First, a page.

By Bob Poczik
You may know my good friend Ken Condrell, a widely respected psychologist who works with families and children. You may not know that he built and flies his own single-engine airplane, or that he is a dedicated fisherman.
After he heard me talk many times about Sportsmen’s Camp in Ontario, we decided to take a fall road trip to the camp, about a 10-hour drive north. We both like to fish, so we knew we would have a good time, and Ken was eager to meet the camp owners of great repute, Jack and Janet Newton.
We occupied a cabin overlooking Firth Lake, and I learned something else about Ken. He is a very early riser. In my household, I am always the first one up, and relish the quiet early morning hours with a cup of coffee or tea, The Buffalo News and a good book.
So it was quite a change for me to wake in the morning and hear Ken quietly moving around the cabin. I found it pleasurable to lie in bed and hear someone else awake. It gave me the comforting sensation of being a child in bed and hearing a parent up and about.
It took me back to my childhood when my family and I spent Christmases with my stepfather’s big, warm Italian family in Albion. They went to Midnight Mass on Christmas Eve, and it was exciting when everyone bundled up for the drive to church.
When we returned to their home after 1 in the morning, there would be a big sit-down meal. Then at around 2:30 a.m. – way past our usual bedtime – my younger brother and I would go to sleep in one of their bedrooms.
That’s when the adults began playing cards, which must have gone on until nearly dawn. I still remember lying in bed and going to sleep with the conversation and laughter of adults in the background, and how secure it made me feel. Such childhood memories can be comforting throughout life.
It is not easy for an adult to look at the world with the eyes of a child. I once read about how differently children and adults experience the passage of time. It’s why children on a long car trip keep asking, “Are we there yet?” Though adults are aware of mileage and signposts, for children it just seems to take forever.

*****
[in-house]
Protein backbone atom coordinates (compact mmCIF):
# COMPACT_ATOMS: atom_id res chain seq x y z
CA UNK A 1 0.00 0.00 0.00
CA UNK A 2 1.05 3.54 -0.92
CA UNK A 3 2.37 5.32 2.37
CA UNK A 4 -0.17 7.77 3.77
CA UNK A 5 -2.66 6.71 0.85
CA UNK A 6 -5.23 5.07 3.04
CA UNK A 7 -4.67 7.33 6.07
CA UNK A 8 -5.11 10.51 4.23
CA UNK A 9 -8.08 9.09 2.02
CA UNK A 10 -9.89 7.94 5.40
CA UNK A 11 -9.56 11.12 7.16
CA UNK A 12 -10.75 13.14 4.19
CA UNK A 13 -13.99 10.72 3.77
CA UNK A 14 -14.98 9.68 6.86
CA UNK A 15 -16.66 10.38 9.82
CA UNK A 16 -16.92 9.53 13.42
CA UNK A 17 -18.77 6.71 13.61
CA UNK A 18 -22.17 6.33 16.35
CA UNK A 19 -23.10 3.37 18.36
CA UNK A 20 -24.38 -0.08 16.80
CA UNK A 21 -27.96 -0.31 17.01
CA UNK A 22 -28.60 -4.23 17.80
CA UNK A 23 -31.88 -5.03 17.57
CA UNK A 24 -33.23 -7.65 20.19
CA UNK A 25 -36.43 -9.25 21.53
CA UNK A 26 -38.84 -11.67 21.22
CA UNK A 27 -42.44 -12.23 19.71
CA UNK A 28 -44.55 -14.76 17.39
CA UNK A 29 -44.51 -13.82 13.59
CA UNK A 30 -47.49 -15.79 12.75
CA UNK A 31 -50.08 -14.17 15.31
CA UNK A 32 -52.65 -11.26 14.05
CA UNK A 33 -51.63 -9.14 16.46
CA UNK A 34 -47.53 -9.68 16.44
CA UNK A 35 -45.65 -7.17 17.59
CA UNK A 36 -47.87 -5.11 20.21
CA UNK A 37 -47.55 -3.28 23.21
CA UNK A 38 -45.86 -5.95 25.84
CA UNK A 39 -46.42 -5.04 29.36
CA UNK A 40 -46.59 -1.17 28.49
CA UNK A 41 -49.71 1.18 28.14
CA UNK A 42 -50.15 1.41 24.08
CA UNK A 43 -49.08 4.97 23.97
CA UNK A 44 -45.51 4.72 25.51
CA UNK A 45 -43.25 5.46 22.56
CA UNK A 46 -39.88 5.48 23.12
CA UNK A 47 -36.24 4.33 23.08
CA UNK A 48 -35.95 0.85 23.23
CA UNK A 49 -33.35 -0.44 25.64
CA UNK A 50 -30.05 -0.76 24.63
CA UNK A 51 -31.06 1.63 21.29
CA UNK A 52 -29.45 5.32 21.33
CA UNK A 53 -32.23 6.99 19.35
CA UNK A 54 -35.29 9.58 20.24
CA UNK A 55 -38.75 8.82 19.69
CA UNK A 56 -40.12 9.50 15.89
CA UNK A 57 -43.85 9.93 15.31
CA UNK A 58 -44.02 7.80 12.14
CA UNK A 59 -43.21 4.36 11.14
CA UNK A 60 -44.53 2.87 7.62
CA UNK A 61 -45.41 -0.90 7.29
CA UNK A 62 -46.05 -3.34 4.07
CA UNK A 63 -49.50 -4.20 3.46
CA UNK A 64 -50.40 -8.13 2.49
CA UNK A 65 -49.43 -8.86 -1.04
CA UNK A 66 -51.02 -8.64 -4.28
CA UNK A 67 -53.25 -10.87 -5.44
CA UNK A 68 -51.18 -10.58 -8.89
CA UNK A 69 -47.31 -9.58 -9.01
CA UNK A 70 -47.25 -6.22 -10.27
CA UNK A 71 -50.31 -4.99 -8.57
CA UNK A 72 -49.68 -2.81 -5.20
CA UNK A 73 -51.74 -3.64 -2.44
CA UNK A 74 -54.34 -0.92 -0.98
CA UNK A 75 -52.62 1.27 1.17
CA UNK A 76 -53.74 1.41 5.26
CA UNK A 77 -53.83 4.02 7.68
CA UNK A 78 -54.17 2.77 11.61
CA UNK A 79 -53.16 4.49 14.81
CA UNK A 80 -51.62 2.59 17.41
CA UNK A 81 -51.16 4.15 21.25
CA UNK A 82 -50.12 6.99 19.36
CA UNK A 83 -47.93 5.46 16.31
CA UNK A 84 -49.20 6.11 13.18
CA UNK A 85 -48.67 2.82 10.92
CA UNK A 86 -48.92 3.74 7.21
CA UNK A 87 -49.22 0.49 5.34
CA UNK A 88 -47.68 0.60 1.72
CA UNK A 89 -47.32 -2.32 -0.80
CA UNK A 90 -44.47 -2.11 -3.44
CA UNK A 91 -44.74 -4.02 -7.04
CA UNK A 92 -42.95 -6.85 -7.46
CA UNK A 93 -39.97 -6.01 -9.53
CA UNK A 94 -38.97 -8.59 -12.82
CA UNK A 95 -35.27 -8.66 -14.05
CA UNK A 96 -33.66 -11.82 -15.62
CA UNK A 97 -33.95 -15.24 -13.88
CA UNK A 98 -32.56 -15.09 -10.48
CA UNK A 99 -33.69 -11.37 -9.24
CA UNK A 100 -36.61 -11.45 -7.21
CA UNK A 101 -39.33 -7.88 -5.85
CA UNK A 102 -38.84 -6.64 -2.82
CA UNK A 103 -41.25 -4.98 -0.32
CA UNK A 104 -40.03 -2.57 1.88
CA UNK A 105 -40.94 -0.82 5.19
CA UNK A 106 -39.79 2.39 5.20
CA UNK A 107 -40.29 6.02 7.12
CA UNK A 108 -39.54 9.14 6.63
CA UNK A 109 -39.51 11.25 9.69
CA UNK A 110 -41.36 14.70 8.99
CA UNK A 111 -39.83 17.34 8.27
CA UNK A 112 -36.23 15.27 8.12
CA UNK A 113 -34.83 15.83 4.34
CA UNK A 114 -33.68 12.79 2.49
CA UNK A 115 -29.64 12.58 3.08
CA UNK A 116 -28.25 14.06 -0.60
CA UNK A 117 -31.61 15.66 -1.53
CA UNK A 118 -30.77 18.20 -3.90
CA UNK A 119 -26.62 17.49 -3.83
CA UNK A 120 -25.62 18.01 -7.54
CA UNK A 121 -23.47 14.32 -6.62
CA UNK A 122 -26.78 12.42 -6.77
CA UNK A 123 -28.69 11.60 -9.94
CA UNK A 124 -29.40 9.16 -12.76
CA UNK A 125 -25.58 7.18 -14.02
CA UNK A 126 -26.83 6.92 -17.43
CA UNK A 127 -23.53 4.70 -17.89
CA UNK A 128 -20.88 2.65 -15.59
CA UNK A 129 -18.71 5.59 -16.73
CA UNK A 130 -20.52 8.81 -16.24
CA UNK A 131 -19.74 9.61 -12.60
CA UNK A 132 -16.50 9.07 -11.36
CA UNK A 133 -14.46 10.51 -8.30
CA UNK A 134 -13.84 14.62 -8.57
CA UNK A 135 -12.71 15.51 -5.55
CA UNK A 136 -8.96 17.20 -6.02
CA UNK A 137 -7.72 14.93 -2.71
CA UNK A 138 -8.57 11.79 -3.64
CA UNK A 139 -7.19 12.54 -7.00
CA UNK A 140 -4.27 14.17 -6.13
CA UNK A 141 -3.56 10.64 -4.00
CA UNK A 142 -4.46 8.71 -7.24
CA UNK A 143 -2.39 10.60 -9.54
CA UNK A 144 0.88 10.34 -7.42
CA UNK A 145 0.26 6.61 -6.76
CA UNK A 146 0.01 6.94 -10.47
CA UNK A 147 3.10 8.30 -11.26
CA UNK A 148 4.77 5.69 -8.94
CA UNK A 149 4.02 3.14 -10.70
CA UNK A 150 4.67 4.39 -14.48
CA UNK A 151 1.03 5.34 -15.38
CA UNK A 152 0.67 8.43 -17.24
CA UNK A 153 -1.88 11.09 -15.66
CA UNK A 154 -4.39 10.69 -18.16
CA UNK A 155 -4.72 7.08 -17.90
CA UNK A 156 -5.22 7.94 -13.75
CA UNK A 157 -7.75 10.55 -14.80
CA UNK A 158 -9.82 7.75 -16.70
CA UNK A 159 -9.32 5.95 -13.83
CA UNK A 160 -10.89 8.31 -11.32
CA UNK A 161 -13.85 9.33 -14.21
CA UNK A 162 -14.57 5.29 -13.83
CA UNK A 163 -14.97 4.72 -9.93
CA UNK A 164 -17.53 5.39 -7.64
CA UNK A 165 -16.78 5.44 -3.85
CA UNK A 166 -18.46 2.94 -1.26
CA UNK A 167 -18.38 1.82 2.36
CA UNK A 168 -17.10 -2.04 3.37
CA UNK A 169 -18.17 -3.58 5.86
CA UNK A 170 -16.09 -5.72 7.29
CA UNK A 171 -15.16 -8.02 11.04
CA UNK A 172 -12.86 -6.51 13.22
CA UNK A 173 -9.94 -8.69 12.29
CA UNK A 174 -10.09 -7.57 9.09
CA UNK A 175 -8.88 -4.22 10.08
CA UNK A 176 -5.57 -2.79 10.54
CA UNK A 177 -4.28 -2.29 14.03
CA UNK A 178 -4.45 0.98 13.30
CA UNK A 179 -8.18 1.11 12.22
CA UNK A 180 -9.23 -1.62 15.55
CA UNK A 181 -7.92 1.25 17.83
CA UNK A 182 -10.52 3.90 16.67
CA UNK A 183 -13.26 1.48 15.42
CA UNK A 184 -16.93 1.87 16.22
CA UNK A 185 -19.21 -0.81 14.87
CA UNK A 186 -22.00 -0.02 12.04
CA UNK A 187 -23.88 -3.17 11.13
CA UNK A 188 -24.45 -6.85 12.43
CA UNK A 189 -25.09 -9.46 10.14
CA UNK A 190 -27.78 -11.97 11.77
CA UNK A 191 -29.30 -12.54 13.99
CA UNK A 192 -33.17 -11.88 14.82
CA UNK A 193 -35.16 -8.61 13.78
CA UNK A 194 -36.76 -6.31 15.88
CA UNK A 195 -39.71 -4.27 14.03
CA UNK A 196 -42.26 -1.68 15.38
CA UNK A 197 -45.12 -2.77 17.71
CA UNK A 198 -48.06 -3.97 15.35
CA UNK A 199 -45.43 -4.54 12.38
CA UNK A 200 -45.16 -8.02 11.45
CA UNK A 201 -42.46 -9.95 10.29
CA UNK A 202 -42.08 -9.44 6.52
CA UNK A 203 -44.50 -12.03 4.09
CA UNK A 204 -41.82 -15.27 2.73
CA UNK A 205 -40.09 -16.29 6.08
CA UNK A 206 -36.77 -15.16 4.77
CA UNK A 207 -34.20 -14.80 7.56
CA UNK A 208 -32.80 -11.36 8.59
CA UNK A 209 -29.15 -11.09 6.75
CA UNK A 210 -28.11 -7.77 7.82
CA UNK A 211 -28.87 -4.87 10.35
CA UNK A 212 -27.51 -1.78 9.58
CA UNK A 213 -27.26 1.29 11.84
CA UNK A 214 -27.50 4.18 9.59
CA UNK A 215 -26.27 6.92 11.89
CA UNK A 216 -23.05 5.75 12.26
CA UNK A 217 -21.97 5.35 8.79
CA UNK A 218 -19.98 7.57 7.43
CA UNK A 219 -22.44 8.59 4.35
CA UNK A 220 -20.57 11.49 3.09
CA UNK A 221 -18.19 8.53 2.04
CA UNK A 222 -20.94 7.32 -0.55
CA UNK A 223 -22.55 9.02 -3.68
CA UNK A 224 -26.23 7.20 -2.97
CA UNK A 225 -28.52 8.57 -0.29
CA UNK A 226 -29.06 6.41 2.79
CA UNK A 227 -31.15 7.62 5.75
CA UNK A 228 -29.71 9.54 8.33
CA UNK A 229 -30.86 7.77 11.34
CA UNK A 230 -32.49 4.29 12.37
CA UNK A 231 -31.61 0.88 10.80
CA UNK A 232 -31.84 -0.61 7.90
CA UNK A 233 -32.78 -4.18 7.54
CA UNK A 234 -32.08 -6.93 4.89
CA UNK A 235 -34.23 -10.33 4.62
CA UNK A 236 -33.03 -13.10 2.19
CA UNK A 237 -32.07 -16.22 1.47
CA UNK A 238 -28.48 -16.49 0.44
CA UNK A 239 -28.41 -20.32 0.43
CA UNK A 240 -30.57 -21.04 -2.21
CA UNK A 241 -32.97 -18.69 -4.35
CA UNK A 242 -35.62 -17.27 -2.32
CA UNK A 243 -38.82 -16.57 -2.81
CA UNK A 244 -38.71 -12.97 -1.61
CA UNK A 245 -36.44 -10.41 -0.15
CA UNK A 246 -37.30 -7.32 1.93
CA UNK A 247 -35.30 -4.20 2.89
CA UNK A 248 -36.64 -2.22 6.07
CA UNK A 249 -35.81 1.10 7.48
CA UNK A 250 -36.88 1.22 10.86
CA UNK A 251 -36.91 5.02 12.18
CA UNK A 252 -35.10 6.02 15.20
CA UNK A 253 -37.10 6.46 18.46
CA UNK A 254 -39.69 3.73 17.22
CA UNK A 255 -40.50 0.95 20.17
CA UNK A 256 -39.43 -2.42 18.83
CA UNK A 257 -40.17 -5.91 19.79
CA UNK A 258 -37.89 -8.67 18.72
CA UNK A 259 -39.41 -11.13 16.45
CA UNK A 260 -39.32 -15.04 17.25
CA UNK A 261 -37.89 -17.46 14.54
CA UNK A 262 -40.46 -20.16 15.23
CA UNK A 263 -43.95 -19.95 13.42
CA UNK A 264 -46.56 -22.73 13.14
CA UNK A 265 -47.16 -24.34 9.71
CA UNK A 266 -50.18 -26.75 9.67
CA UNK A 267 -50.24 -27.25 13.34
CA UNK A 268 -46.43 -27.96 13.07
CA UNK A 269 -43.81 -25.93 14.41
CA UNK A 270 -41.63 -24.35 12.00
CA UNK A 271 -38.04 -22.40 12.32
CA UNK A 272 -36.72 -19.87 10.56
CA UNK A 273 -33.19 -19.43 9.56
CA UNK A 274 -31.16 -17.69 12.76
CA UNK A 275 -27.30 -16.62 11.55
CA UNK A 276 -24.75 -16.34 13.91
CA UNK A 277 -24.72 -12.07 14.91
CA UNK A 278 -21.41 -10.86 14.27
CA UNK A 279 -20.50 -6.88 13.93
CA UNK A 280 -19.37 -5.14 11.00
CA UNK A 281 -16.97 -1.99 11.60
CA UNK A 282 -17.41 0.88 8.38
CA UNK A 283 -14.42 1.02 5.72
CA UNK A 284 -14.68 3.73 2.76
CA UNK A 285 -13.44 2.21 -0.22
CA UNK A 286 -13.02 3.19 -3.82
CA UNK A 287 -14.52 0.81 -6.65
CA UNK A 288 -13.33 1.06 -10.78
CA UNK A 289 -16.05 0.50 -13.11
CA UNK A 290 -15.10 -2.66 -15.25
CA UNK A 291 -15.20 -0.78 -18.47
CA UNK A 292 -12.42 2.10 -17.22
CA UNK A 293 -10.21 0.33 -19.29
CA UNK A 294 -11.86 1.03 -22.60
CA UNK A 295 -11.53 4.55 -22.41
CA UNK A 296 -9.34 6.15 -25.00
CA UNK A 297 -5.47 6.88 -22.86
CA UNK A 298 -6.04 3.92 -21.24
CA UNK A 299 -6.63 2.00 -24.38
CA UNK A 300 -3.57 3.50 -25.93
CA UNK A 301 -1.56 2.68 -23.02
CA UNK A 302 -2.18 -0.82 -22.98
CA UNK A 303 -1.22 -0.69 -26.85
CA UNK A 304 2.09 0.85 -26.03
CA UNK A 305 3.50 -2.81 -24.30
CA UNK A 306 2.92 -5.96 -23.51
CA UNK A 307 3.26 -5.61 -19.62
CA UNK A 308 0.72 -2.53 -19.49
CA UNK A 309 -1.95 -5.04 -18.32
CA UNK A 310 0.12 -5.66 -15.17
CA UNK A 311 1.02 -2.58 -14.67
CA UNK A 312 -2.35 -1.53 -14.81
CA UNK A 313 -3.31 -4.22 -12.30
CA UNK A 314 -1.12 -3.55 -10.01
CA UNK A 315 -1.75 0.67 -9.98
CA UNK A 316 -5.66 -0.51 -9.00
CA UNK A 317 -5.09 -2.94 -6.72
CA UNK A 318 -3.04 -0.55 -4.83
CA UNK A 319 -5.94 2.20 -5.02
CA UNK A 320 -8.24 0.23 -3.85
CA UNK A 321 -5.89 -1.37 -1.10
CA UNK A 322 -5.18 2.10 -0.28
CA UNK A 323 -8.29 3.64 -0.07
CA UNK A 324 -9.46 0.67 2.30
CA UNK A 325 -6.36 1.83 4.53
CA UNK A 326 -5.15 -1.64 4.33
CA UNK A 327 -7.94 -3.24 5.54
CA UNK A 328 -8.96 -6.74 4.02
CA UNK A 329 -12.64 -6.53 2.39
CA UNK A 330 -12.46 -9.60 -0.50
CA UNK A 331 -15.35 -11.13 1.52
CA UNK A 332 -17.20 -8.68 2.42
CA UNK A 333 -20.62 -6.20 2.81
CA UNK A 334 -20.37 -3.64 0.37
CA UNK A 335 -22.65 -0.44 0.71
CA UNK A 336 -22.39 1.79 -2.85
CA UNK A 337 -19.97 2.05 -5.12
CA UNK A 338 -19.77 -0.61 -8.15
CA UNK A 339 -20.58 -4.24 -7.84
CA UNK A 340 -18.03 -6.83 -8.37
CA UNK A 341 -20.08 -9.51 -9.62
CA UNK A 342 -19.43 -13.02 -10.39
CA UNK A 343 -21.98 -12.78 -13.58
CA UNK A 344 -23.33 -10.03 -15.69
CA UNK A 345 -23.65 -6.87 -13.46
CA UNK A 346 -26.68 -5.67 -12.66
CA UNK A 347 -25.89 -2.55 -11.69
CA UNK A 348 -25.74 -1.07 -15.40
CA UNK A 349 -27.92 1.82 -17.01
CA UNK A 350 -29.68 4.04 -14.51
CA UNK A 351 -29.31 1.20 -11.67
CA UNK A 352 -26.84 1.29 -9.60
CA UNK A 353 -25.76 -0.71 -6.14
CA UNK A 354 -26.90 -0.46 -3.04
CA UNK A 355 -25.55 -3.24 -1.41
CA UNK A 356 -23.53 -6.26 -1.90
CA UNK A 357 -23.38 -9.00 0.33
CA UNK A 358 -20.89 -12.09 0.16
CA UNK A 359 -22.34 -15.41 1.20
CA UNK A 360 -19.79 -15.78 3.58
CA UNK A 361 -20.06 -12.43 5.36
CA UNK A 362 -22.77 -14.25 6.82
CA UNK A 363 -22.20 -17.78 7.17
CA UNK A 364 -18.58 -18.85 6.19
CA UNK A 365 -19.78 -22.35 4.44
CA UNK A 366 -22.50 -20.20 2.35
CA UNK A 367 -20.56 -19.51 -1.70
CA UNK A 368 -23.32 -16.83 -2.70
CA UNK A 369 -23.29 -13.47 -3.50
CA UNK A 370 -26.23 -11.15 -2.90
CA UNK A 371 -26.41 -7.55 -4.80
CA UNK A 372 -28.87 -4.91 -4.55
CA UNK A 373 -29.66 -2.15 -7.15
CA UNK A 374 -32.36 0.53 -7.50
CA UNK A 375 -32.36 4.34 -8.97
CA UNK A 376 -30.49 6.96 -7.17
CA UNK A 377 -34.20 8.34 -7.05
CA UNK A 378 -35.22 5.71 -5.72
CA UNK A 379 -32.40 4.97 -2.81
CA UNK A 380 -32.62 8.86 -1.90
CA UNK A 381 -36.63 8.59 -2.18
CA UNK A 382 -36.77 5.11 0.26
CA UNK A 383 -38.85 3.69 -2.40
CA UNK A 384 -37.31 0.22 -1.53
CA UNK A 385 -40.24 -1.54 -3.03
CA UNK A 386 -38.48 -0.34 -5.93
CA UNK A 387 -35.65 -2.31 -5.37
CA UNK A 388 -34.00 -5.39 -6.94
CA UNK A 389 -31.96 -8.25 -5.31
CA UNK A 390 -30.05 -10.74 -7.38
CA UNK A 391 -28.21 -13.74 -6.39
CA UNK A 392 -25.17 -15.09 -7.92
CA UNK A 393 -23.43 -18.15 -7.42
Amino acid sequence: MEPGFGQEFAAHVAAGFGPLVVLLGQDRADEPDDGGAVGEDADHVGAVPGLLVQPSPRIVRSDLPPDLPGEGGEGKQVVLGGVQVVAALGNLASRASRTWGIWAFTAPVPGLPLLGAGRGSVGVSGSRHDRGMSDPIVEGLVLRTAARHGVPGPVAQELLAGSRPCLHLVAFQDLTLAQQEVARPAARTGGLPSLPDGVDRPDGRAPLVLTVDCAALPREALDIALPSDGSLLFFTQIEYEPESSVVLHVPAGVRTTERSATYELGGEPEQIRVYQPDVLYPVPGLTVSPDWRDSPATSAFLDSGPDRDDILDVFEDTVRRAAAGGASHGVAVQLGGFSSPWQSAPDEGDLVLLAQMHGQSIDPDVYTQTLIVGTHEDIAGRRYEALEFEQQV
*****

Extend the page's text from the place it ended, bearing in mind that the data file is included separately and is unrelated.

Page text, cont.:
It’s why, in the month leading up to Christmas, time seems to go slowly for children and Christmas never seems to come. Adults, in contrast, feel that the time is flying by, because we are aware of all the things that need to be accomplished by Christmas.
That’s one of the things I love about being at Sportsmen’s Camp every summer. Because the camp is so far north, it stays light until nearly 10 at night. So the days seem endless.
We might get up early to go fishing, come back for a big breakfast, read a book, take a canoe ride, play a game and it will be only 3 in the afternoon – time for a nap. Even with all that we do, there is plenty of time left in the day.
It’s the only time in the year for me when, rather than there not being enough hours in the day to get things done, there are plenty of hours in the day for whatever you want to do.
For the two weeks we are there each summer, I am experiencing the world as a child, not as an adult.
Our last road trip was a resounding success, and we made plans to return to the camp. Because Ken had such a great time, I imagine that when we next drive north, in his youthful eagerness to get to camp, which is a long 10-hour drive, he may ask me, “Will we be there soon?”
And I, a veteran of the camp who has made the drive many times, will patiently reply, “Oh yes, we’ll be there soon.”